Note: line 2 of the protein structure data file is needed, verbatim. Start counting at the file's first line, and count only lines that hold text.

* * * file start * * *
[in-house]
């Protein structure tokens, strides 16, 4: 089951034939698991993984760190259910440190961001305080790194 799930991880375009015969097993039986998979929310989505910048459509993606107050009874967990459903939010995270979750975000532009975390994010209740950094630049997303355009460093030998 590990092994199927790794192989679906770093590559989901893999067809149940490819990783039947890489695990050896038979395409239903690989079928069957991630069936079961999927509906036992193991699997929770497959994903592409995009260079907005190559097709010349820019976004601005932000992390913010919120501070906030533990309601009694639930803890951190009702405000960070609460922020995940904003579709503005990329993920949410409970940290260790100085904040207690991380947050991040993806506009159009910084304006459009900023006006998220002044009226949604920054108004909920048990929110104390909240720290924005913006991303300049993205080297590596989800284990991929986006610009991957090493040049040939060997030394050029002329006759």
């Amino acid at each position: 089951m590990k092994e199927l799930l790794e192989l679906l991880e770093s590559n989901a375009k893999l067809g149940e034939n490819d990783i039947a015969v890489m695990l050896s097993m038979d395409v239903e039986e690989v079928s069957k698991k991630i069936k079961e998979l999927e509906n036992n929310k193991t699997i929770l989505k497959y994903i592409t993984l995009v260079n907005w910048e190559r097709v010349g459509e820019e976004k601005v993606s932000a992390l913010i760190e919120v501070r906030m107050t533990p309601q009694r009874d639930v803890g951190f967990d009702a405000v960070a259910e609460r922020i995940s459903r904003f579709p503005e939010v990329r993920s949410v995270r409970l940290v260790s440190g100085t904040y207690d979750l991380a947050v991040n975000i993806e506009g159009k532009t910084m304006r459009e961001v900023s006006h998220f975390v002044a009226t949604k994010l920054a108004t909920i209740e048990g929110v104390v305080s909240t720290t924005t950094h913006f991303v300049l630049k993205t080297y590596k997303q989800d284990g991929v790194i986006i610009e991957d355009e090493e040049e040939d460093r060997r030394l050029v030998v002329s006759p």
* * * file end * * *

């Protein structure tokens, strides 16, 4: 089951034939698991993984760190259910440190961001305080790194 799930991880375009015969097993039986998979929310989505910048459509993606107050009874967990459903939010995270979750975000532009975390994010209740950094630049997303355009460093030998 590990092994199927790794192989679906770093590559989901893999067809149940490819990783039947890489695990050896038979395409239903690989079928069957991630069936079961999927509906036992193991699997929770497959994903592409995009260079907005190559097709010349820019976004601005932000992390913010919120501070906030533990309601009694639930803890951190009702405000960070609460922020995940904003579709503005990329993920949410409970940290260790100085904040207690991380947050991040993806506009159009910084304006459009900023006006998220002044009226949604920054108004909920048990929110104390909240720290924005913006991303300049993205080297590596989800284990991929986006610009991957090493040049040939060997030394050029002329006759």